Shooting For Two In London
Malaysia's Nur Suryani Mohamed Taibi has her doctor's blessing, and her husband is leaving the decision up to her, but it can be hard to imagine an Olympic event suitable for a pregnant woman of any gestation, much less eight months. But her particular event, the 10-meter air rifle, won't put her or her baby in harm's way, according to her physician.
Really, the biggest risk she will face may be getting from Malaysia to London -- and back again. The airline, much like nearly all airlines, doesn't want her boarding the plane after 35 weeks, so she will be leaving England ahead of the scheduled closing ceremonies.
She qualified for the Olympics mere days after finding out she was expecting a baby and expects to be questioned by friends and family, but barring any changes that would necessitate bowing out, she is confident in her plans to attend and compete in the Olympics this summer. She did indicate she wouldn't participate in the 50-meter prone event as her belly would be in the way of lying flat on the ground.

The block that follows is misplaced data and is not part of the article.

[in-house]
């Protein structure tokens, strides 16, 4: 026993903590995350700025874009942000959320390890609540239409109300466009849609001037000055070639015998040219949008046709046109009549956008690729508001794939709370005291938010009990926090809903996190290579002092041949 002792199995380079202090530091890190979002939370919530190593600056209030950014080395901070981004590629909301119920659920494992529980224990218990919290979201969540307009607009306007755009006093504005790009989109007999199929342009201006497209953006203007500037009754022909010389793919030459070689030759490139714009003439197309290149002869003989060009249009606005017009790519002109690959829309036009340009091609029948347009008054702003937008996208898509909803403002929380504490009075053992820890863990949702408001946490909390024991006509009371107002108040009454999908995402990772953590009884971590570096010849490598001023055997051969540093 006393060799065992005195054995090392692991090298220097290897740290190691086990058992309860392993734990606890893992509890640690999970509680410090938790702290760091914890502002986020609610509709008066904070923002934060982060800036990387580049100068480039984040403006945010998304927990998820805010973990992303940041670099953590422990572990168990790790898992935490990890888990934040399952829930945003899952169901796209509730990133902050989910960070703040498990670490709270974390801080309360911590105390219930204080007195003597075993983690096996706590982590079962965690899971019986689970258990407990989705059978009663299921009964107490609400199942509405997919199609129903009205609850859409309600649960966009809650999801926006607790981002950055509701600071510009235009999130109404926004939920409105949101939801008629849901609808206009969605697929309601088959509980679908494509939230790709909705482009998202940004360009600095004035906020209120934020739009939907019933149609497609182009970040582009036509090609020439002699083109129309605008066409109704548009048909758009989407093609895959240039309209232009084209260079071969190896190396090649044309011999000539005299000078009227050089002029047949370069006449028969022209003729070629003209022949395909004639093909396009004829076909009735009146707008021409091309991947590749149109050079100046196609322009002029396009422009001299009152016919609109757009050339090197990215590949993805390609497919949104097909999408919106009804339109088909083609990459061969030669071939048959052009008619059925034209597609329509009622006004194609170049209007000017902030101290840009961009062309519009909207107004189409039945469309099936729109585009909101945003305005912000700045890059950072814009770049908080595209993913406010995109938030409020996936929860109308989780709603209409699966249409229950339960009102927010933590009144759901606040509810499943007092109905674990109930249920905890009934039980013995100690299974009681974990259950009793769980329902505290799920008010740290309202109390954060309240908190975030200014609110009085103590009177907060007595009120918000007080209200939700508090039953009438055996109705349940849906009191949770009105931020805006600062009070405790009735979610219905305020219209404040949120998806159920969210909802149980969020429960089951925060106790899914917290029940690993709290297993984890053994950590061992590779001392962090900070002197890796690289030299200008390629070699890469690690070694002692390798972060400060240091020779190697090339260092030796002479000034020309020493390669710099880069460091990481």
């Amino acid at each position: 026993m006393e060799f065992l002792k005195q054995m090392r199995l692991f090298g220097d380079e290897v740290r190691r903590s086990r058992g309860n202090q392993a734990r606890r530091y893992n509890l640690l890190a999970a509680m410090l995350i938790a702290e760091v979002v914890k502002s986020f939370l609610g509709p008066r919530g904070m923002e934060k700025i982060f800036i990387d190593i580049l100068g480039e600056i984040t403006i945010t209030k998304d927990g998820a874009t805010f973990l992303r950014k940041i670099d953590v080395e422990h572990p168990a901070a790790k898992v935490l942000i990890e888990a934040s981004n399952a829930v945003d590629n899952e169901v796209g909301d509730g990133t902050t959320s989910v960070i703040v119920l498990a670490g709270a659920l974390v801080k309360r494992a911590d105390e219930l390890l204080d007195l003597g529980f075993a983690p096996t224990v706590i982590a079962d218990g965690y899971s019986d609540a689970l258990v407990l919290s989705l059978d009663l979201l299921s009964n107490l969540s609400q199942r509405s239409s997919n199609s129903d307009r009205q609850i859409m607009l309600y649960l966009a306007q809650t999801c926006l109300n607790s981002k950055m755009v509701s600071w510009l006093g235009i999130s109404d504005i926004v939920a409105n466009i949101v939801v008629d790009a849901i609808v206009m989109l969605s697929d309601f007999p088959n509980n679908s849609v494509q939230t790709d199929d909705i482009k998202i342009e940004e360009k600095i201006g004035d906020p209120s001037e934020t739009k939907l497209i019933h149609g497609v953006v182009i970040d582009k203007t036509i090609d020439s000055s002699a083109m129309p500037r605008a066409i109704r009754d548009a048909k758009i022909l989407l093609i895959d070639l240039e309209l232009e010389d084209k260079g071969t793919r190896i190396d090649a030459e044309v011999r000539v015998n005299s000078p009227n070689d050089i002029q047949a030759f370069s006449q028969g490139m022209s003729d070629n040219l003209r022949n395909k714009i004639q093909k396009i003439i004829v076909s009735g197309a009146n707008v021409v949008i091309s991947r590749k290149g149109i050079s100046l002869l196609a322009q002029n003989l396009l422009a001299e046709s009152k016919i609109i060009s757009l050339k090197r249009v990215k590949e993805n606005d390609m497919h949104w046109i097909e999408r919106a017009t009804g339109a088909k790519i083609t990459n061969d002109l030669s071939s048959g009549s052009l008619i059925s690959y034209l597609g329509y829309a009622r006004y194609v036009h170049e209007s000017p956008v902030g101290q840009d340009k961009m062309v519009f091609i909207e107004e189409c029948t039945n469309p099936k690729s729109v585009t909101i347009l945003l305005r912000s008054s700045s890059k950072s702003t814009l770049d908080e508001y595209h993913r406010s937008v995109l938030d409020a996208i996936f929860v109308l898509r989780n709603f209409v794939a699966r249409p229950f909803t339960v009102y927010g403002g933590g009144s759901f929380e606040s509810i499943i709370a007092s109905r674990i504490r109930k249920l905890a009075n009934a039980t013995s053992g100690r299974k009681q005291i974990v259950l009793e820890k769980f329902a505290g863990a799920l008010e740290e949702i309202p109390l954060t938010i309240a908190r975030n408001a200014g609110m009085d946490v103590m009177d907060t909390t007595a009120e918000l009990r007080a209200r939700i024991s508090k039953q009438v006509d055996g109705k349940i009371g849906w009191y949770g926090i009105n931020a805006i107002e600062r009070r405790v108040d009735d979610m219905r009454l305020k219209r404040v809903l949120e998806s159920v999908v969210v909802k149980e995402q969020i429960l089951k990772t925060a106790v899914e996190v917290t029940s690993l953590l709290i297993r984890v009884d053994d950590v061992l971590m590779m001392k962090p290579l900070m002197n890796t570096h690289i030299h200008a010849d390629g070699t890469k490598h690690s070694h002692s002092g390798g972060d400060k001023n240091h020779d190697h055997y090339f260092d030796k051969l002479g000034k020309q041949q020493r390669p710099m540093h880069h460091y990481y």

Air rifles aren't anywhere near as loud as a traditional firearm (according to some quick research I did, they aren't much louder than opening a full soda can), so the decibel level shouldn't be a huge problem for her developing baby.
But the news of a hugely pregnant woman competing in the Olympics has caught on and has made headlines. I only found three other instances of pregnant women competing in the Olympics (the last was in the 2010 Winter Olympics when a Canadian curling team member was five pregnant).
We all know pregnancy isn't a handicap and pregnant women can and should remain active, but how pregnant is too pregnant to compete in the Olympics?